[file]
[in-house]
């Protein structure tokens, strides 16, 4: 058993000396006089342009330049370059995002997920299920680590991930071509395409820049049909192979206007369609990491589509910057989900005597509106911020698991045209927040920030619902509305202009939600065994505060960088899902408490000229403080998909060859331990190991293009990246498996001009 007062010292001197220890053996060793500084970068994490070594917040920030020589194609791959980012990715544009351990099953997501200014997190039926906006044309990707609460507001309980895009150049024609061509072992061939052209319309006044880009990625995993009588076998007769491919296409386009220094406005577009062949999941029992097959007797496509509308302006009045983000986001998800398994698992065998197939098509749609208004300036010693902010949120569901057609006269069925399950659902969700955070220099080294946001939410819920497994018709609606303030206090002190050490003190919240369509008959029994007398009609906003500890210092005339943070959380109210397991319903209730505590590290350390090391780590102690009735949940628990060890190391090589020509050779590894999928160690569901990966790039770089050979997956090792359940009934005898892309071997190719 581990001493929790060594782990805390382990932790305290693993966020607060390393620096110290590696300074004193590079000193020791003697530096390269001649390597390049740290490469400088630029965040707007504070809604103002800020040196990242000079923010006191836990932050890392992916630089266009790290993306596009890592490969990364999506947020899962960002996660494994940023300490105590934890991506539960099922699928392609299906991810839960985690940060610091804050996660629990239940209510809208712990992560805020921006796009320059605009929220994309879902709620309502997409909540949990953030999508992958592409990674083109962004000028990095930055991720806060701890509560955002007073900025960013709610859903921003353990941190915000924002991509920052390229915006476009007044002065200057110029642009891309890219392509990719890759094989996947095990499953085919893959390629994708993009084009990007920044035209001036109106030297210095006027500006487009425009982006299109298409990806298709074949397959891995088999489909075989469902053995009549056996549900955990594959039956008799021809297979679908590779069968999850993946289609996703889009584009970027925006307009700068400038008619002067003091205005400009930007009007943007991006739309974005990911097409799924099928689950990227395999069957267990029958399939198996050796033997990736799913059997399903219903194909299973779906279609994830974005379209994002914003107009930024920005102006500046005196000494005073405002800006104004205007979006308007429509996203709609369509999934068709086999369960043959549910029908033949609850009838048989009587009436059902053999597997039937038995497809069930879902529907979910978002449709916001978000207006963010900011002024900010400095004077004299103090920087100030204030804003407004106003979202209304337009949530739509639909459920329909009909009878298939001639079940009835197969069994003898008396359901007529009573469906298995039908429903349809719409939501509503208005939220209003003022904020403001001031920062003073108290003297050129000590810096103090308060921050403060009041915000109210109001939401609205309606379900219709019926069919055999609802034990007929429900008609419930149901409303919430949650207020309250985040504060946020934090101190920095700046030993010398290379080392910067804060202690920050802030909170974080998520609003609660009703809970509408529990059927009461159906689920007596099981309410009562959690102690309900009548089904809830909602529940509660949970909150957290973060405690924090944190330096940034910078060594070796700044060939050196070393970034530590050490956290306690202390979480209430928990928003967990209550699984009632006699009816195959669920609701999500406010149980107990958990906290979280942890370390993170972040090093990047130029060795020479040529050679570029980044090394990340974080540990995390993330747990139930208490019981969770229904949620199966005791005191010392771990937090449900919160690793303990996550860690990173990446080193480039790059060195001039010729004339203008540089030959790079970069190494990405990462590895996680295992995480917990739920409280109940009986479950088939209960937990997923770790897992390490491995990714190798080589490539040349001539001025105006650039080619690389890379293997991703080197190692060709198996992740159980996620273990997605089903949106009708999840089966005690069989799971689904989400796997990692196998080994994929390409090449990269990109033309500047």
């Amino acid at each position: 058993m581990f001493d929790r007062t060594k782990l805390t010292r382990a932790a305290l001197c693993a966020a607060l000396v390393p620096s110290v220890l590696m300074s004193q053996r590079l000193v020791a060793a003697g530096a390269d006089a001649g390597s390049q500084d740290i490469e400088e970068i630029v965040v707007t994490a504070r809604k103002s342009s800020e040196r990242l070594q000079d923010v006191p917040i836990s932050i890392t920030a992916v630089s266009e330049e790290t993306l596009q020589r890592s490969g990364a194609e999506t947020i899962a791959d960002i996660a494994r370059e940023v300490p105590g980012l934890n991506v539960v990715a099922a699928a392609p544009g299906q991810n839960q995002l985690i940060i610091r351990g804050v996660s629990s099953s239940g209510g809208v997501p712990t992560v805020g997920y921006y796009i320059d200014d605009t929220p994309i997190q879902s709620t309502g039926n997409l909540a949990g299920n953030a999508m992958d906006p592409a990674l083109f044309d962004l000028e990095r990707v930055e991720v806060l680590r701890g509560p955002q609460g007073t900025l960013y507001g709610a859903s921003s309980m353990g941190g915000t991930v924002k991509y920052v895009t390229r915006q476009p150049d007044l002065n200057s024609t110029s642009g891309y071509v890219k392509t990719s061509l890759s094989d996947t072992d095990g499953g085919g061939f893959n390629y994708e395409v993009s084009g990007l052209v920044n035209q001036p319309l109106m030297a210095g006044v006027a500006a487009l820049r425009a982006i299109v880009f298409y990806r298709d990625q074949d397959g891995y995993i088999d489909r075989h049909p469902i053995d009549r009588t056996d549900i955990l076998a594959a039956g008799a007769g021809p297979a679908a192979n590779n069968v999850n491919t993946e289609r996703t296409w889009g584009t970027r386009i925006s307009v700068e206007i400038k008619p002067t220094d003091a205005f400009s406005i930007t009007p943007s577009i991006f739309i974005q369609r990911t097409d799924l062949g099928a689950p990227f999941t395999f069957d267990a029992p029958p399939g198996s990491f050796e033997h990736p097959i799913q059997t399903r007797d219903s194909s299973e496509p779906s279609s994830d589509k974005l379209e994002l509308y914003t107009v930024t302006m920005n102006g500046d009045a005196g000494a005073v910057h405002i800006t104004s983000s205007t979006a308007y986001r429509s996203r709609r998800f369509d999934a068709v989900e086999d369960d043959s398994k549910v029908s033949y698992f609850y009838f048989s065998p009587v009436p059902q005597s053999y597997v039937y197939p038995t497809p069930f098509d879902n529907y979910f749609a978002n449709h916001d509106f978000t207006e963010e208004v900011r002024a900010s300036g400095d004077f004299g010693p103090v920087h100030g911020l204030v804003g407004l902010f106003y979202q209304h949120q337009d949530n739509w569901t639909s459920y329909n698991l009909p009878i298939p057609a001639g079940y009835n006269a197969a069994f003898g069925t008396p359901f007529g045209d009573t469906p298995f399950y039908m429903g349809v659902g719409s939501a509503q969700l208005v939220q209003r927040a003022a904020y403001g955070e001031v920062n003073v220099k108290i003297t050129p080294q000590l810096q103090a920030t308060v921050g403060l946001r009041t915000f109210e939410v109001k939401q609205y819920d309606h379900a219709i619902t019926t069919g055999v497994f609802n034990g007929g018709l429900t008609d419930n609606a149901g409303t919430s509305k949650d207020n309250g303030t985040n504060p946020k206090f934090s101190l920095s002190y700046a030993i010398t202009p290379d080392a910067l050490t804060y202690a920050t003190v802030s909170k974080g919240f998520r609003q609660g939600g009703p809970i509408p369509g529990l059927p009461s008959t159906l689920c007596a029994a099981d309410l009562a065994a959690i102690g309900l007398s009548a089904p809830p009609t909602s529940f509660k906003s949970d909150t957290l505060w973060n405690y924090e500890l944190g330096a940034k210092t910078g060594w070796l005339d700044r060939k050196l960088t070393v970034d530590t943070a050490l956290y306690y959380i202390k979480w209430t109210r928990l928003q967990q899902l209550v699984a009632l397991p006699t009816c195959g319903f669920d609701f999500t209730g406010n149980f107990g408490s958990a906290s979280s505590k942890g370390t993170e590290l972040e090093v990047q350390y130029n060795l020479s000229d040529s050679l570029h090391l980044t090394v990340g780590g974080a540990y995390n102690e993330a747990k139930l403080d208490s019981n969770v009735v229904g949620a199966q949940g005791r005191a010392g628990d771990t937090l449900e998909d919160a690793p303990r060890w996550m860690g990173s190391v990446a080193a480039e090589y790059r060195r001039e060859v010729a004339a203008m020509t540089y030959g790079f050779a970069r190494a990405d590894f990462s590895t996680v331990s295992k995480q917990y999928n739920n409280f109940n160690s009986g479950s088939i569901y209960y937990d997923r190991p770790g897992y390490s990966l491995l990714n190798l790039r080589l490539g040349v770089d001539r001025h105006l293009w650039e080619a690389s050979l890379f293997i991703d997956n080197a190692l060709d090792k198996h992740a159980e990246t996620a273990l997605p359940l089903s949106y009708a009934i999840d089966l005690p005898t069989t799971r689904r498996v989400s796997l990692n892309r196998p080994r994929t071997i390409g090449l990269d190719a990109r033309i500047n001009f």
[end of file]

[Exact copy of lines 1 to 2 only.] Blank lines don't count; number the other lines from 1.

[in-house]
């Protein structure tokens, strides 16, 4: 058993000396006089342009330049370059995002997920299920680590991930071509395409820049049909192979206007369609990491589509910057989900005597509106911020698991045209927040920030619902509305202009939600065994505060960088899902408490000229403080998909060859331990190991293009990246498996001009 007062010292001197220890053996060793500084970068994490070594917040920030020589194609791959980012990715544009351990099953997501200014997190039926906006044309990707609460507001309980895009150049024609061509072992061939052209319309006044880009990625995993009588076998007769491919296409386009220094406005577009062949999941029992097959007797496509509308302006009045983000986001998800398994698992065998197939098509749609208004300036010693902010949120569901057609006269069925399950659902969700955070220099080294946001939410819920497994018709609606303030206090002190050490003190919240369509008959029994007398009609906003500890210092005339943070959380109210397991319903209730505590590290350390090391780590102690009735949940628990060890190391090589020509050779590894999928160690569901990966790039770089050979997956090792359940009934005898892309071997190719 581990001493929790060594782990805390382990932790305290693993966020607060390393620096110290590696300074004193590079000193020791003697530096390269001649390597390049740290490469400088630029965040707007504070809604103002800020040196990242000079923010006191836990932050890392992916630089266009790290993306596009890592490969990364999506947020899962960002996660494994940023300490105590934890991506539960099922699928392609299906991810839960985690940060610091804050996660629990239940209510809208712990992560805020921006796009320059605009929220994309879902709620309502997409909540949990953030999508992958592409990674083109962004000028990095930055991720806060701890509560955002007073900025960013709610859903921003353990941190915000924002991509920052390229915006476009007044002065200057110029642009891309890219392509990719890759094989996947095990499953085919893959390629994708993009084009990007920044035209001036109106030297210095006027500006487009425009982006299109298409990806298709074949397959891995088999489909075989469902053995009549056996549900955990594959039956008799021809297979679908590779069968999850993946289609996703889009584009970027925006307009700068400038008619002067003091205005400009930007009007943007991006739309974005990911097409799924099928689950990227395999069957267990029958399939198996050796033997990736799913059997399903219903194909299973779906279609994830974005379209994002914003107009930024920005102006500046005196000494005073405002800006104004205007979006308007429509996203709609369509999934068709086999369960043959549910029908033949609850009838048989009587009436059902053999597997039937038995497809069930879902529907979910978002449709916001978000207006963010900011002024900010400095004077004299103090920087100030204030804003407004106003979202209304337009949530739509639909459920329909009909009878298939001639079940009835197969069994003898008396359901007529009573469906298995039908429903349809719409939501509503208005939220209003003022904020403001001031920062003073108290003297050129000590810096103090308060921050403060009041915000109210109001939401609205309606379900219709019926069919055999609802034990007929429900008609419930149901409303919430949650207020309250985040504060946020934090101190920095700046030993010398290379080392910067804060202690920050802030909170974080998520609003609660009703809970509408529990059927009461159906689920007596099981309410009562959690102690309900009548089904809830909602529940509660949970909150957290973060405690924090944190330096940034910078060594070796700044060939050196070393970034530590050490956290306690202390979480209430928990928003967990209550699984009632006699009816195959669920609701999500406010149980107990958990906290979280942890370390993170972040090093990047130029060795020479040529050679570029980044090394990340974080540990995390993330747990139930208490019981969770229904949620199966005791005191010392771990937090449900919160690793303990996550860690990173990446080193480039790059060195001039010729004339203008540089030959790079970069190494990405990462590895996680295992995480917990739920409280109940009986479950088939209960937990997923770790897992390490491995990714190798080589490539040349001539001025105006650039080619690389890379293997991703080197190692060709198996992740159980996620273990997605089903949106009708999840089966005690069989799971689904989400796997990692196998080994994929390409090449990269990109033309500047």